3. Suppression of free speech is anti-American in the extreme, whether by a government, a corporation, or powerful and wealthy individuals. Our collective voices form the basis of our democracy, and those who seek to silence others are subverting that democracy. Instilling fear & intimidation through personal bullying, frivolous lawsuits or riling people up through the PCNR’s demonstrably false stories and editorials are a grave offense to a civilized society. It is difficult to understand what perverse satisfaction is to be gained from these actions, but their insistence on silencing some in our community while fanning the flames of division have torn our community apart.

  4. For those appalled, as I am, by these tactics — which are designed to intimidate and to squelch free expression of opinion — I’d suggest that we all “like” the aforementioned Facebook page. The Ailes claque can then sue us all!

  5. I was puzzled by several aspects of this story.

    Hawkins is being threatened with litigation based on a LIKE she entered with respect to a Francisco Facebook post? (You mean that little thumbs up button you hit after reading a Facebook post?)

    When Hawkins hit this button, she somehow libeled the Ailes? (Not likely: see 47 United States Code 47(c)(1).)

    When Hawkins hit this button, she somehow interfered “improperly” with the contractual or business relations of the Ailes or the PCNR? (Tortious interference with contractual relations arises when C improperly interferes with B’s performance of, or his ability to perform, his contractual obligations to A. So if Hawkins is C and the Ailes/PCNR are A, who is B?)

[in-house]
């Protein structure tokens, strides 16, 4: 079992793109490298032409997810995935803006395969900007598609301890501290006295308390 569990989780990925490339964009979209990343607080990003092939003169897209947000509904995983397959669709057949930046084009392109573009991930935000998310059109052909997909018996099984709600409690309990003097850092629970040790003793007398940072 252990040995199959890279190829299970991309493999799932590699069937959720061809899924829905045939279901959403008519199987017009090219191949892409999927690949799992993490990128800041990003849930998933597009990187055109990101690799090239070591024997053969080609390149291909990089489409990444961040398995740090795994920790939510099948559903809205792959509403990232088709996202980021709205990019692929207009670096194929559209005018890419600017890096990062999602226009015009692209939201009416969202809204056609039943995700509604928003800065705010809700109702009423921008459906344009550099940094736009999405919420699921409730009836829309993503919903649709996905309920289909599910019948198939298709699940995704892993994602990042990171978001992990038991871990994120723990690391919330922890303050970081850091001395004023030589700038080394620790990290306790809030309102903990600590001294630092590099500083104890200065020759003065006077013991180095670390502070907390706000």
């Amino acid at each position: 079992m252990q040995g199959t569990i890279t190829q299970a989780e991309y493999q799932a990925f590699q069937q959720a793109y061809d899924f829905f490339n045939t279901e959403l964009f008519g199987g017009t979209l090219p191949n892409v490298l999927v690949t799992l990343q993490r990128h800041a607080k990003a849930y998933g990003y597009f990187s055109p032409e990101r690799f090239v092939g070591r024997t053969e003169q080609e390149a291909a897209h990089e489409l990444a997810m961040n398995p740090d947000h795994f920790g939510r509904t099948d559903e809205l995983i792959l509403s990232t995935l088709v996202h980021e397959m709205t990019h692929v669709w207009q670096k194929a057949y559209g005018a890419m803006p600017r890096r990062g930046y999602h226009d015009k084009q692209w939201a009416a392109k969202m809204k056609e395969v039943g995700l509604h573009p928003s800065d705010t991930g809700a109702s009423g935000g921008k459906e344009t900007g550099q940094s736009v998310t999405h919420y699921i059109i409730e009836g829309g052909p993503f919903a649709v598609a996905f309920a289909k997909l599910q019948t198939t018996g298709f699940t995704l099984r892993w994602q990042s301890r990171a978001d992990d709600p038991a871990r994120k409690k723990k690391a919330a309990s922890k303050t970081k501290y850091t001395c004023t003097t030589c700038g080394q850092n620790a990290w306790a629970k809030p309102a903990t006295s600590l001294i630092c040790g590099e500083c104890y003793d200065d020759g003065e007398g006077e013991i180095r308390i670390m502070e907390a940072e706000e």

Then it dawned on me that Francisco’s statements in the sixth paragraph go right to the heart of the matter: the effect of threats like those made to him and Hawkins is to chill public participation. But not only is that the effect: it is also the deliberate purpose. The threats are a classic example of how a SLAPP lawsuit is commenced. (SLAPP = Strategic Lawsuits Against Public Participation.)

    Wikipedia gives a succinct introductory statement on SLAPPs:

    “A strategic lawsuit against public participation (SLAPP) is a lawsuit that is intended to censor, intimidate, and silence critics by burdening them with the cost of a legal defense until they abandon their criticism or opposition…. The typical SLAPP plaintiff does not normally expect to win the lawsuit. The plaintiff’s goals are accomplished if the defendant succumbs to fear, intimidation, mounting legal costs or simple exhaustion and abandons the criticism. A SLAPP may also intimidate others from participating in the debate.”

    I apologize for citing Wikipedia but it offers a good quick summary.

    • I offer a correction: I “shared” the Facebook post on my Facebook page. Notwithstanding the difference between “like” and “share” on Facebook, Ann Beddingfield, you are right on point!

      Thank you, Dot-info, for your coverage of this matter. It’s important for us all that we have access to your alternative local reporting. Kudos on your many awards, BTW!

  6. I personally think editor Doug Cunningham’s column in the PCNR is the worst form of attack “journalism” (if one can call it that). It is distorted, childish and clearly an attempt to further inflame our community and to divide. Having aspects of Fox News disturbing our peace is unpleasant to say the least.

    Please, let no one be intimidated even though the plutocrats seem to want to run the show.

    It’s time to let go of this vindictive behavior and practice compassion, true listening and neighborly love.